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Glycolysis

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    1335
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    The essential metabolic pathway of glycolysis involves the oxidative breakdown of one glucose into two pyruvate with the capture of some energy as ATP and NADH. Glycolysis is important in the cell because glucose is the main source of fuel for tissues in the body.  For example, glucose is the only source of energy for the brain. To ensure normal brain function, the body must maintain a constant supply of glucose in the blood. Glycolysis is also important because the metabolism of glucose produces useful intermediates for other metabolic pathways, such as the synthesis of amino acids or fatty acids.  

    The major themes to remember when studying glycolysis include:

    • Glycolysis is a sequence of enzymatic reactions
    • ATP is invested, then recaptured with a net gain of 2 ATP
    • Pathway is regulated at key steps when ΔG << 0
    • Production of useful intermediates for other metabolic pathways

    Cellular respiration

    Glycolysis is the first step of cellular respiration

    1.  Glucose ---> 2 Pyruvate

    Anaerobic Respiration

    In the absence of oxygen pyruvate is converted into lactate or CO2 or malate

    Pyruvate + NADH ---> Lactate + NAD+

    Pyruvate ---> CO2 + acetaldehyde  + NADH ---> ethanol + NAD+

    Pyruvate + CO2 ---> OAA + NADH ---> Malate + NAD+

    OR

    Aerobic Respiration

    In the presence of oxygen pyruvate is converted into CO2 and H2

    Pyruvate ---> CO2 + H20

    Overall Reaction for Aerobic Cellular Respiration

    C6H12O6 + 6O2 ---> 6CO2 + 6H20

    ΔG= -2840 KJ/mol

    In respiration some ΔGo (~35%) is retained as formation as ATP 

    Priming: Investment of Energy (2 ATP):  There are five reactions during the priming phase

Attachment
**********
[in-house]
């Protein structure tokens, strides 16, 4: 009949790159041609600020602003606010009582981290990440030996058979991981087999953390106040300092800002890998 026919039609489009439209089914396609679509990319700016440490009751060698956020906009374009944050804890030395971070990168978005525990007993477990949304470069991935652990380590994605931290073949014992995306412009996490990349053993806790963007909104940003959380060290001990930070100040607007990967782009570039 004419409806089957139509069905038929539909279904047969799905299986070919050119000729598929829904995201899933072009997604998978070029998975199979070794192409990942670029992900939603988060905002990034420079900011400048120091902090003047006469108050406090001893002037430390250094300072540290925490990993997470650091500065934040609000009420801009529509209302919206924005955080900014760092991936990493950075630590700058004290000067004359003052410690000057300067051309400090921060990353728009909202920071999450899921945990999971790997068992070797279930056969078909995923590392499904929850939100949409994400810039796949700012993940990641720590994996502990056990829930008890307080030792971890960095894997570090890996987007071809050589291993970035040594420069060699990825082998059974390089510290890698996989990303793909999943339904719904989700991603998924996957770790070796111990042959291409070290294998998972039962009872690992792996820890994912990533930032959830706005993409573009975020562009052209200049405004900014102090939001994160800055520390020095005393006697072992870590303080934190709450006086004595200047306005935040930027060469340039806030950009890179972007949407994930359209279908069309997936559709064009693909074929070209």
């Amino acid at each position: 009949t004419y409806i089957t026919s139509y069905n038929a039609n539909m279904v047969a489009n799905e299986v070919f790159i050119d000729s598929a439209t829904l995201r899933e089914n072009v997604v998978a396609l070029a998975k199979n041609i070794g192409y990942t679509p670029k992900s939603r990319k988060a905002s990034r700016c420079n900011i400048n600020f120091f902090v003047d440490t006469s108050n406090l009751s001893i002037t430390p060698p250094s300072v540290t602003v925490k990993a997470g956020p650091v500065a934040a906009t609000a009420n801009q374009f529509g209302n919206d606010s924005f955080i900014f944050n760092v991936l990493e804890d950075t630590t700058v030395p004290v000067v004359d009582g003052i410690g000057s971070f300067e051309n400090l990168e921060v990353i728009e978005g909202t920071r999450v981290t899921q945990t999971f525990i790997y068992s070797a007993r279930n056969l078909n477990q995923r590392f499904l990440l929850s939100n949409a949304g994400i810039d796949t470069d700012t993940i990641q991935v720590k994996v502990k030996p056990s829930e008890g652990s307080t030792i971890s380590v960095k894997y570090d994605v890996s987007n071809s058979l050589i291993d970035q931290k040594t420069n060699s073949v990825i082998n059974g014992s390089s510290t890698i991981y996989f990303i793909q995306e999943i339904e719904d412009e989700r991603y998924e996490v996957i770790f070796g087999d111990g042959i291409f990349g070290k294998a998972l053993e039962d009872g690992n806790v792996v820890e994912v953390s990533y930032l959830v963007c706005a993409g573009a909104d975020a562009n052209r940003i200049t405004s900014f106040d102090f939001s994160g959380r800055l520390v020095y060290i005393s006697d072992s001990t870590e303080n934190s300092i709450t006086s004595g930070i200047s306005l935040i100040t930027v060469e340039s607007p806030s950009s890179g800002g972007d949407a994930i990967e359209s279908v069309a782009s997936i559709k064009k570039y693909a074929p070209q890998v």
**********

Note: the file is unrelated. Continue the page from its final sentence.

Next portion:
Screen shot 2011-05-19 at 11.49.37 AM.pngpriming.png

    Note:  Mg2+ is required if ATP is needed (1 per ATP molecule)

    Reaction 1:  Hexokinase and Glucokinase pick up a phosphate from ATP and bind it to glucose.

    Screen shot 2011-05-19 at 11.50.26 AM.png

    • Reactions with an overall ΔG << 0 can be regulated (turn the enzyme on or off)
    • Hexokinase is allosterically inhibited by G-3-P (Km~o.1mM)
    • Glucokinase is not allosterically inhibited (Km ~10mM), keeps glucose in the cell 

     

    Reaction 2: Phosphoglucoisomerase converts glucose into fructose (changes the bonds around).

    Screen shot 2011-05-19 at 11.58.57 AM.png

    • Not regulated because ΔG is near equilibrium
       

     

    Reaction 3:  Phosphofructokinase picks up another phosphate from ATP and attaches it to fructose.

    Screen shot 2011-05-19 at 12.01.59 PM.png

    • ATP is an allosteric inhibitor 
    • AMP reverses ATP inhibition (if ATP decreases by 8%, AMP increase 4 fold)
    • AMP is the controlling factor of the enzyme
    • If ATP decreases and AMP increases, the reaction proceeds forward

     

    Reaction 4: Fructose biphosphate aldolase splits F-1,6-bisP into two 3 carbon compounds

    Screen shot 2011-05-19 at 12.12.09 PM.png

    Reaction 5:  Triose phosphate isomerase converts DHAP into G-3-P

    Screen shot 2011-05-19 at 12.13.12 PM.png

    ΔG of overall reaction:

    Screen shot 2011-05-19 at 12.14.11 PM.png

    Payoff: